Yesterday evening we were asked to complete a questionnaire about our cruise, the ship and the service, and this gave us the opportunity to take stock. Unquestionably, Europa 2 is fully deserving of its 5 Star+ rating as far as the vessel is concerned, and much of the service is also excellent. However, swapping notes today with other English passengers we found that we all had similar minor gripes that we’d found it a bit churlish to mention in our answers to the questionnaire. For the moment, let’s concentrate on the really good bits.

The ship is gorgeous and food in all of the restaurants was absolutely unbeatable, full stop. The entertainment in the theatre was pretty good by cruise ship standards. On deck yesterday afternoon we were bombarded with service that we hadn’t expected; we were offered iced tea/chocolate/coffee several times, and a waiter came round with a delightful sorbet. Gill was asked if she would like her legs sprayed with cold water and I was offered lens wipes for my glasses. A cynic would say that this was partly to pump up the scores on the survey that was waiting for us back in our cabin ;o)

The main negative was the sometimes haughty attitude of the German staff that made me at least see them as complacent and a bit arrogant. Several of the excursions were advertised as being in both German and English, and yet when we and others went to book them we were told that commentary would be German-only. They didn’t seem to think that this would be a problem for non-German speakers; at least, not one that they needed to apologise for.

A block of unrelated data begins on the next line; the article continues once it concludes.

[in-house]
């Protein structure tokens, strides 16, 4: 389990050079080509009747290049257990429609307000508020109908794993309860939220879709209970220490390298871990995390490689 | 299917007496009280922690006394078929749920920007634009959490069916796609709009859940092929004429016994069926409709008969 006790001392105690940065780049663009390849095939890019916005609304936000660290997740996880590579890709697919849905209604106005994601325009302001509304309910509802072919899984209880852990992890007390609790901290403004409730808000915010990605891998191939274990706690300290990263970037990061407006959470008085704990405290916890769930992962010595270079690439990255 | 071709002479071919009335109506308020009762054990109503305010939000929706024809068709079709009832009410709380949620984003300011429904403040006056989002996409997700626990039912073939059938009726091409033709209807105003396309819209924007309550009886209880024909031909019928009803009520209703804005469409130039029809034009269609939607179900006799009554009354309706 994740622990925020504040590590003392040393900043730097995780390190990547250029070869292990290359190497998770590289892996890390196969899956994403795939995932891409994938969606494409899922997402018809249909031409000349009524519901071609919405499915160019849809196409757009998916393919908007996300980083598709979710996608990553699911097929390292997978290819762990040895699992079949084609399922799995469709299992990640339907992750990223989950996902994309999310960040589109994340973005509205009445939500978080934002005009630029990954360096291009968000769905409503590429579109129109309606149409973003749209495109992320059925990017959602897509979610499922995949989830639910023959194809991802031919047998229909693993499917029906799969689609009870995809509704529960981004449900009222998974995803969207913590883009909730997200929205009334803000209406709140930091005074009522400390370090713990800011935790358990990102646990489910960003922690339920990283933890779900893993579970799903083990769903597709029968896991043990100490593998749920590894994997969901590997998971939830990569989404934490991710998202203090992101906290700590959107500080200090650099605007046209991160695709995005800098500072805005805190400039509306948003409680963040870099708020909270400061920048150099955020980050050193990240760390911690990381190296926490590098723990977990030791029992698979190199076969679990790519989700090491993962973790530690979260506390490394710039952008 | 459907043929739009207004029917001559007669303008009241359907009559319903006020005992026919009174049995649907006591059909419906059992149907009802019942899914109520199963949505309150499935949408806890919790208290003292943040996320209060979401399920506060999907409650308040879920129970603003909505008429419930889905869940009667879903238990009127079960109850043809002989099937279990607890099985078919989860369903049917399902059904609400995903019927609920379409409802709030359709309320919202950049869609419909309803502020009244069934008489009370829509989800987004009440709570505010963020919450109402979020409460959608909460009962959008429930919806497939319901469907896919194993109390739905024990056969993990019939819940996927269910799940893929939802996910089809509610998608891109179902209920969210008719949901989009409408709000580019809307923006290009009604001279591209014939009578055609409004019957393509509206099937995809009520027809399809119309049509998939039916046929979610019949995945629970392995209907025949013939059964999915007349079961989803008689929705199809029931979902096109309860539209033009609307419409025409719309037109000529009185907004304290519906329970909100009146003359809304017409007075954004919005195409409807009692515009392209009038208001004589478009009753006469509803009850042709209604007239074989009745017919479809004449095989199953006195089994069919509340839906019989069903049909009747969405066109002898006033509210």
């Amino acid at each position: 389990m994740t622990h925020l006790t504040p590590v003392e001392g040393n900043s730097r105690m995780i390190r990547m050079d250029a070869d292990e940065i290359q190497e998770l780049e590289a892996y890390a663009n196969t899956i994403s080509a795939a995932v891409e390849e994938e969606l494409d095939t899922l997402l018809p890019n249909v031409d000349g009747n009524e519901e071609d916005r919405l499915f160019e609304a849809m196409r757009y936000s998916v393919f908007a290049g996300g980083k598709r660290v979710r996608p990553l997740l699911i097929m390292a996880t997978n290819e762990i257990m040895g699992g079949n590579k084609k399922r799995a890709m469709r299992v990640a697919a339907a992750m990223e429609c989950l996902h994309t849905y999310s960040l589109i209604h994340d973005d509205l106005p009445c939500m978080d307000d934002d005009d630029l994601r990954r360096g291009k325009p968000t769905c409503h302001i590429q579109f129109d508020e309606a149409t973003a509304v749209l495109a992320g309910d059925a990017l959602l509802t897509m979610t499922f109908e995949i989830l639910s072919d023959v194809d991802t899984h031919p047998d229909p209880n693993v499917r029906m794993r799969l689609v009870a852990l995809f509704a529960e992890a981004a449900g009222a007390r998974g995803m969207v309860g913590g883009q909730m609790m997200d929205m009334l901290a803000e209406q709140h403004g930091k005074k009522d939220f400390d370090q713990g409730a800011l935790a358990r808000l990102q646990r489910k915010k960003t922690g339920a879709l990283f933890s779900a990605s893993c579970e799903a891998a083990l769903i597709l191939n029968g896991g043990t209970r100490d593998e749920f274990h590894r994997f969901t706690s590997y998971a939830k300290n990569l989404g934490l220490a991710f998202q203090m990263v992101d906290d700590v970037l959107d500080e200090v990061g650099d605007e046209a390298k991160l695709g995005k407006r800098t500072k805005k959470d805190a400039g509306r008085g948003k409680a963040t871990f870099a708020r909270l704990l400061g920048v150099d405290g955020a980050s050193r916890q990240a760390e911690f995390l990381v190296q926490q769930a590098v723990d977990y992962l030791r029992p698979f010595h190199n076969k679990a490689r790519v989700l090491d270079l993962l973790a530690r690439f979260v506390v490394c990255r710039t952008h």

The couple who we were talking to on the railway trip on Tuesday said that they’d complained about the lack of Internet service the day before. Customer Relations agreed that it had been unavailable. ‘And when will it be back?’ they were asked. They were told to just keep trying. ‘Why not make an announcement when it’s back?’ ‘We’re not allowed to make unnecessary announcements’.

On most cruises the Captain, Hotel Director, Maitre D and Cruise Director are usually very high profile, circulating daily amongst the passengers and asking how they’re enjoying the cruise. Not so with Europa 2. In fact, an English fellow passenger who we were chatting with today joked that when we left the ship the Captain and Cruise Director were saying farewells to departing guests and that he was very tempted to say to the latter, ‘Good heavens! This is the second time I’ve seen you this week!’ :o) But we’re English, and we generally don’t complain, do we?

The English consensus was that Hapag Lloyd are trying like mad to expand into the non-German market, hence the exceptionally attractive prices they were offering in the UK for this cruise. The trouble is that they seem to think that their ‘one size fits all’ German attitude to service will work with all nationalities.

Still, these quibbles didn’t stop us having an absolutely fabulous and unforgettable cruise, and we’d sail with Europa 2 again … if the price is right :o)
Back to Index